Catalogue


1919 /
John Dos Passos.
edition
1st Mariner Books ed.
imprint
Boston : Houghton Mifflin, 2000.
description
xv, 380 p. ; 21 cm.
ISBN
0618056823, 9780618056828
format(s)
Book
Holdings
More Details
series title
imprint
Boston : Houghton Mifflin, 2000.
isbn
0618056823
9780618056828
contents note
Newsreel XX Oh the infantree the infantree -- The camera eye (28) when the telegram came that she was dying -- Joe Williams -- Playboy -- Newsreel XXI Goodby Broadway; hello France -- The camera eye (29) the raindrops fall one by one out of the horsechestnut tree -- Joe Williams -- Newsreel XXII Coming year promises rebirth of railroads -- Joe Williams -- The camera eye (30) remembering the grey crooked fingers -- Randolph Bourne -- Newsreel XXIII If you don't like you Uncle Sammy -- The camera eye (31) a mattress covered with something from Vantine's -- Eveline Hutchins -- Newsreel XXIV it is difficult to realize the colossal scale -- Eveline Hutchins -- The camera eye (32) a quatorze heures precisement / The happy warrior -- The camera eye (33) 11,000 registered harlots -- The camera eye (34) his voice was three thousand miles away -- Joe Williams -- Newsreel XXV General Pershing's forces today occupied -- A Hoosier Quixote -- Newsreel XXVI Europe on knife edge -- Richard Ellsworth Savage -- Newsreel XXVII Her wounded hero of war a fraud -- The camera eye (35) there were always two cats -- Eveline Hutchins -- Newsreel XXVIII Oh the eagles they fly high -- Joe Williams -- Newsreel XXIX the arrival of the news -- The camera eye (36) when we emptied the rosies -- Meester Veelson -- Newsreel XXX Monster guns removed? -- The camera eye (37) alphabetically according to rank -- Newsreel XXXI washing and dressing hastily -- Daughter -- Newsreel XXXII golden voice of Caruso swells in victory song to crowds on streets -- The camera eye (38) sealed signed and delivered -- Newsreel XXXIII Can't recall killing sister -- Eveline Hutchins -- Newsreel XXXIV Whole world is short of platinum -- The House of Morgan -- Newsreel XXXV the Grand Prix de la Victoire -- The camera eye (39) daylight enlarges out of -- Newsreel XXXVI To the glory of France eternal -- Richard Ellsworth Savage -- Newsreel XXXVII Soviet guards displaced -- The camera eye (40) I walked all over town -- Newsreel XXXVIII C'est la lutte finale -- Daughter -- Newsreel XXXIX spectacle of ruined villages and tortured earth -- The camera eye (41) aren't you going to the anarchist picnic -- Newsreel XL Criminal in pyjamas saws bars -- Joe Hill -- Ben Compton -- Newsreel XLI in British Colonial Office quarters -- The camera eye (42) four hours we casuals pile up scraprion -- Newsreel XLII it was a gala day for Seattle -- Paul Bunyan -- Richard Ellsworth Savage -- Newsreel XLIII the placards borne by the radicals -- The body of an American.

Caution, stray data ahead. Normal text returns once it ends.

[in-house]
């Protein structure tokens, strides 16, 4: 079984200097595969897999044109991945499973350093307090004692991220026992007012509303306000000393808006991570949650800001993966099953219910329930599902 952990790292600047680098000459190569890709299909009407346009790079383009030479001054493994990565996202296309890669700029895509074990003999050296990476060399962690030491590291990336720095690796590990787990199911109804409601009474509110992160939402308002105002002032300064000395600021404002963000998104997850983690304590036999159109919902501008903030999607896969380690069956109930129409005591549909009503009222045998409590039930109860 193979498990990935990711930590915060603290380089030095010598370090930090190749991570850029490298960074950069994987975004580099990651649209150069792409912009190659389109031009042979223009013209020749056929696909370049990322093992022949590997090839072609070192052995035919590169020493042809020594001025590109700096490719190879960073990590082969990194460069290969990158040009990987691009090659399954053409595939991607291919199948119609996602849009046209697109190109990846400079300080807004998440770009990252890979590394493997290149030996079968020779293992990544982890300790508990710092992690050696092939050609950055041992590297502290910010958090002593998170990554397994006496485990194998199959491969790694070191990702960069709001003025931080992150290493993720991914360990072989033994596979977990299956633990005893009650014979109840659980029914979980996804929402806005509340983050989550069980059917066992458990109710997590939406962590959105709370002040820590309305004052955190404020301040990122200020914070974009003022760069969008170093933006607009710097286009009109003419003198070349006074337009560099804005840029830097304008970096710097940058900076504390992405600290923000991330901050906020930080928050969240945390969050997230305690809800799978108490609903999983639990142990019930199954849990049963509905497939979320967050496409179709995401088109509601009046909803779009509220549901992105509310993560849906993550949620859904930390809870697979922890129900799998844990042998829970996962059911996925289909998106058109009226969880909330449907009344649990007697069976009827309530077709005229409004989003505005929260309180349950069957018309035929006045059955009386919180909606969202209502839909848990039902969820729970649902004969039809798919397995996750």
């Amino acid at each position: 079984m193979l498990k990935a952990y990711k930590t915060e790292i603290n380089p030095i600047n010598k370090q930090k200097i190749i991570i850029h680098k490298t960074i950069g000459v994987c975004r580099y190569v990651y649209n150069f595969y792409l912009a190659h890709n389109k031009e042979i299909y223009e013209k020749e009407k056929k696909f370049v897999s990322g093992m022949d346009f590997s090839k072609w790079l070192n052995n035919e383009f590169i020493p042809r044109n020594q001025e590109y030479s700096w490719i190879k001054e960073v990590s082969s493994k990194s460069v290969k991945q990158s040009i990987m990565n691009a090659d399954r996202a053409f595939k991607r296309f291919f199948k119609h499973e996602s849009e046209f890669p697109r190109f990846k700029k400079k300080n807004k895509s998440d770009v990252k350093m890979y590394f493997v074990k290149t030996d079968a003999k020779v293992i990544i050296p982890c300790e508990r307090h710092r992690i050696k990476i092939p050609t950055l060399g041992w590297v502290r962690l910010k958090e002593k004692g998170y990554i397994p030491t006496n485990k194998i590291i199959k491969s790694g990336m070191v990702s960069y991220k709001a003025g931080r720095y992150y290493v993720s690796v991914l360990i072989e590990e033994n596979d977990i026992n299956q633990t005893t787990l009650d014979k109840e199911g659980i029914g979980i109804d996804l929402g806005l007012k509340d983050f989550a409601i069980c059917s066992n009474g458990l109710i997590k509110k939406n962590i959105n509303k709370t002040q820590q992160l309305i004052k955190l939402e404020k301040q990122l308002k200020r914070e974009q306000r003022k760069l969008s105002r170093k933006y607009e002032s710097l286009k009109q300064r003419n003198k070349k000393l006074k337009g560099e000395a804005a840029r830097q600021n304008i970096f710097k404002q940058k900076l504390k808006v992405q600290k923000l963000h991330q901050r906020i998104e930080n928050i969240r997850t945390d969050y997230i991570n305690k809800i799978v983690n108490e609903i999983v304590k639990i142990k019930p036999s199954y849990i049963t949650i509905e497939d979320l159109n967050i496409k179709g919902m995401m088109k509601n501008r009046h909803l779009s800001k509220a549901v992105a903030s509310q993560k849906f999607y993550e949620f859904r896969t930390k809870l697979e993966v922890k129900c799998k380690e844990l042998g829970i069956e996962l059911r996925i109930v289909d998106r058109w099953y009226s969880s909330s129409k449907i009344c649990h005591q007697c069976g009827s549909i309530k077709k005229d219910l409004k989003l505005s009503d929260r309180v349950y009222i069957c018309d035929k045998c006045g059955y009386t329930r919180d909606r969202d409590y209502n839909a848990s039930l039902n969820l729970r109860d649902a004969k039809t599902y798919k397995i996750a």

general note
"A Mariner book."
catalogue key
10085105
A Look Inside
Reviews
Review Quotes
"The single greatest novel any of us have written, yes, in this country in the last one hundred years." -- Norman Mailer
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Summaries
Main Description
With 1919, the second volume of his U.S.A. trilogy, John Dos Passos continues his "vigorous and sweeping panorama of twentieth-century America" (Forum), lauded on publication of the first volume not only for its scope, but also for its groundbreaking style. Again, employing a host of experimental devices that would inspire a whole new generation of writers to follow, Dos Passos captures the many textures, flavors, and background noises of modern life with a cinematic touch and unparalleled nerve.1919 opens to find America and the world at war, and Dos Passos's characters, many of whom we met in the first volume, are thrown into the snarl. We follow the daughter of a Chicago minister, a wide-eyed Texas girl, a young poet, a radical Jew, and we glimpse Woodrow Wilson, Theodore Roosevelt, and the Unknown Soldier.
Main Description
With 1919, the second volume of his U.S.A. trilogy, John Dos Passos continues his "vigorous and sweeping panorama of twentieth-century America" (Forum), lauded on publication of the first volume not only for its scope, but also for its groundbreaking style. Again, employing a host of experimental devices that would inspire a whole new generation of writers to follow, Dos Passos captures the many textures, flavors, and background noises of modern life with a cinematic touch and unparalleled nerve. 1919 opens to find America and the world at war, and Dos Passos's characters, many of whom we met in the first volume, are thrown into the snarl. We follow the daughter of a Chicago minister, a wide-eyed Texas girl, a young poet, a radical Jew, and we glimpse Woodrow Wilson, Theodore Roosevelt, and the Unknown Soldier.

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